Most cities brew up a blend of gases that covers the urban area like a dome. The top of most buildings can sit outside or inside this metropolitan atmosphere, depending on the weather. Ecologists are sampling sites around Boston in order to compare levels of carbon dioxide, carbon monoxide, methane, and water vapor.
Roofs are a different atmospheric environment from the rest of the city, states Nathan Phillips, an ecologist at Boston University, in Massachusetts. Phillips has set up collectors in order to capture the air blowing across Boston.
Phillips and his colleagues are using the data to model how carbon dioxide and other gases move through the city, and how this particular mix differs from the one in rural areas. The work is part of a study trying to model the city’s “metabolism.” Next, they will look at carbon in the city’s soils and water, and track the flow of water, nitrogen, and pollutants.
This is part of the field of urban ecology, in which scientists study different cities as if they were ecosystems. Previously, artificial and natural elements were studied separately. Urban ecologists seek to understand the interplay between these elements, like how heat and high carbon dioxide levels boost plant growth and how trees cool cities.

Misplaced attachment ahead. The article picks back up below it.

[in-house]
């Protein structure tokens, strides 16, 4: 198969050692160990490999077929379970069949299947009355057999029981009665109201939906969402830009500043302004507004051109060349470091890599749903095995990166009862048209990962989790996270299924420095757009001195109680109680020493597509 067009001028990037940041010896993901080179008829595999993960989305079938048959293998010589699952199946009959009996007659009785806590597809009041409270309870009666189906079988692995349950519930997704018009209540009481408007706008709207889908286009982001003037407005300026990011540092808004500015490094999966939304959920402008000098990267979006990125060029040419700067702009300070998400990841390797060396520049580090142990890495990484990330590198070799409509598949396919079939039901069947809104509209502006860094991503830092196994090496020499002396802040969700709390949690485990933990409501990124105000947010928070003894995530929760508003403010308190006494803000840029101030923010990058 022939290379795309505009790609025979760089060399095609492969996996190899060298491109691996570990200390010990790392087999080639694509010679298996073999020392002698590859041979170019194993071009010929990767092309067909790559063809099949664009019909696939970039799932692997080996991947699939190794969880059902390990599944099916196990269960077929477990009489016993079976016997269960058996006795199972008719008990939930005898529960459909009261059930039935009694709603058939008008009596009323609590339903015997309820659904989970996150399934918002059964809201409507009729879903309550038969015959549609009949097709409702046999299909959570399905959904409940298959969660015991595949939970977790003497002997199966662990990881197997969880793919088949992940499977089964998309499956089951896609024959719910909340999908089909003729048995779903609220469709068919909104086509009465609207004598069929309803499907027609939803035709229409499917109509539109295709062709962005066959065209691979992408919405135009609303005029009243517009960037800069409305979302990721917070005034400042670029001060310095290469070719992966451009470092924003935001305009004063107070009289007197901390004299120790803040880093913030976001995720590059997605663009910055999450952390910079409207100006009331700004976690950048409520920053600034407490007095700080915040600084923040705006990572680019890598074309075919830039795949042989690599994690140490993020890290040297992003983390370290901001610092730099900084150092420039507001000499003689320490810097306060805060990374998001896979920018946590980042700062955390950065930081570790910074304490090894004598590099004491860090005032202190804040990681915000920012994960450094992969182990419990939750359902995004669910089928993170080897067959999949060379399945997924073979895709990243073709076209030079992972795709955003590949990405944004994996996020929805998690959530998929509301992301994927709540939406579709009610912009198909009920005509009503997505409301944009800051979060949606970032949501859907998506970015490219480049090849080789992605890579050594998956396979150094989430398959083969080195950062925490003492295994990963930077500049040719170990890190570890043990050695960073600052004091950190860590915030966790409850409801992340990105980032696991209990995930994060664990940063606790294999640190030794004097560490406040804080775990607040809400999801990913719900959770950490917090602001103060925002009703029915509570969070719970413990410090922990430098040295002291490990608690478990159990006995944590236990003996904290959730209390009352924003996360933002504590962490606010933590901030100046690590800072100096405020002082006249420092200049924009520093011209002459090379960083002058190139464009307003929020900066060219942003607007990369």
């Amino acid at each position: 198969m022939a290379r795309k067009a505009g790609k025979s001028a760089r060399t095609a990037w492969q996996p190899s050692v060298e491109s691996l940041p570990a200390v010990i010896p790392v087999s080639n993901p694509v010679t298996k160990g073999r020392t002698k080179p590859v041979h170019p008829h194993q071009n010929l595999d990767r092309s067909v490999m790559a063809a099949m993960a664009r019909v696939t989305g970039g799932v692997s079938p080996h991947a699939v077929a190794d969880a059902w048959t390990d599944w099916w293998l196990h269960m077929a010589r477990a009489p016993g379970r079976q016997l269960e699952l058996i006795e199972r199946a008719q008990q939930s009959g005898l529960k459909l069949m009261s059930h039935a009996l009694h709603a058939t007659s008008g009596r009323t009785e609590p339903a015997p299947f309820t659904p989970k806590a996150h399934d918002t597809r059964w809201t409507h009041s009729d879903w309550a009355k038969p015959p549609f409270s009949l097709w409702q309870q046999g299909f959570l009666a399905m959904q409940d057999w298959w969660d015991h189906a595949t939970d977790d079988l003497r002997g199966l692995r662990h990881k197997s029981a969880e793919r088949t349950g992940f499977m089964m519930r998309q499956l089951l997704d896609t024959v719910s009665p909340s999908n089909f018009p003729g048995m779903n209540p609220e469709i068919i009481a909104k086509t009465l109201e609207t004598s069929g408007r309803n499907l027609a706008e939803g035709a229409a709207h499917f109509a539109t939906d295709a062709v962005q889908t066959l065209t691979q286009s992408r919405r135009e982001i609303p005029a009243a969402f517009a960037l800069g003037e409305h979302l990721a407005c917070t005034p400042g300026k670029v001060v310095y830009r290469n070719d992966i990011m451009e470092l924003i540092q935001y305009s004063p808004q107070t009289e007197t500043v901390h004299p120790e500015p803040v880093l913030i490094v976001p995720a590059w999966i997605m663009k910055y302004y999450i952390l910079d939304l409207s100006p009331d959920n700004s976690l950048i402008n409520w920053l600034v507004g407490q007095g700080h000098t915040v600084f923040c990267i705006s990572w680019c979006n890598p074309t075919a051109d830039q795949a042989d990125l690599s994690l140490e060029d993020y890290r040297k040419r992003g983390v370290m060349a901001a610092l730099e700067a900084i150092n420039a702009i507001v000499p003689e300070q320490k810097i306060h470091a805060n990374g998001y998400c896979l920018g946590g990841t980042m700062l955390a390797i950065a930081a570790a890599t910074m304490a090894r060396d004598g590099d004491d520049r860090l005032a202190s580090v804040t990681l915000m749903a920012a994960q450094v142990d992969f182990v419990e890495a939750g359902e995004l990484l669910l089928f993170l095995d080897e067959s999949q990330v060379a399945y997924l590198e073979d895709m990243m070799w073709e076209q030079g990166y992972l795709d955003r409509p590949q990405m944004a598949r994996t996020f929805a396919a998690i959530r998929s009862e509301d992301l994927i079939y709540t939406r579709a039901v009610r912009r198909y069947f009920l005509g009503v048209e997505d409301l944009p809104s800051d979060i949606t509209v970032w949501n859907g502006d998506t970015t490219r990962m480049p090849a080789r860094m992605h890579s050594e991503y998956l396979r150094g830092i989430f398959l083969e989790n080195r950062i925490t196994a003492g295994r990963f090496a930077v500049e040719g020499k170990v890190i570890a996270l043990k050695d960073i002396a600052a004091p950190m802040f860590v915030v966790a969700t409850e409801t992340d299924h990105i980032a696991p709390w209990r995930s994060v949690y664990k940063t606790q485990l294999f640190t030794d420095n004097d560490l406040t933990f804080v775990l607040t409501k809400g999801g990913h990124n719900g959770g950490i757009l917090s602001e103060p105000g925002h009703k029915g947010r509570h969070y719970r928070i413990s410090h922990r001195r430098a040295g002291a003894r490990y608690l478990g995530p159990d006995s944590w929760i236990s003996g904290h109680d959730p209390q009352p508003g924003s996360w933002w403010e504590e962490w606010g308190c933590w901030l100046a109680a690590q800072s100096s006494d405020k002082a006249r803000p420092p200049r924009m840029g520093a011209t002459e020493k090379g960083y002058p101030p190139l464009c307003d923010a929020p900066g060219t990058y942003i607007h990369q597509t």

This could make cities more sustainable. Boston contains nearly 2 million trees, tons of soil, microbes, and wildlife like rats, coyotes, deer, and more than 100 bird species. This makes for complex relationships.
There is a demand for urban ecology science and data. Paige Warren, ecologist at the University of Massachusetts in Amherst, is trying to assess how planting vegetation throughout the city has affected air quality, people, and wildlife.
Phillips and his team are also sampling carbon dioxide levels throughout the city, using mobile sampling devices. These studies could be important in order to reduce greenhouse-gas pollution, since cities are responsible for more than two-thirds of global carbon dioxide emissions from energy use. In the US, road transportation is supposed to account for a third of all greenhouse-gas emissions, but credible inventories can differ by nearly 40%.
Some of the findings indicate that traffic emissions in the core of the city are higher than previously estimated.
The estimates from Phillips indicate that Boston averages 388 parts per million of carbon dioxide in the summer and 413 p.p.m. in winter.
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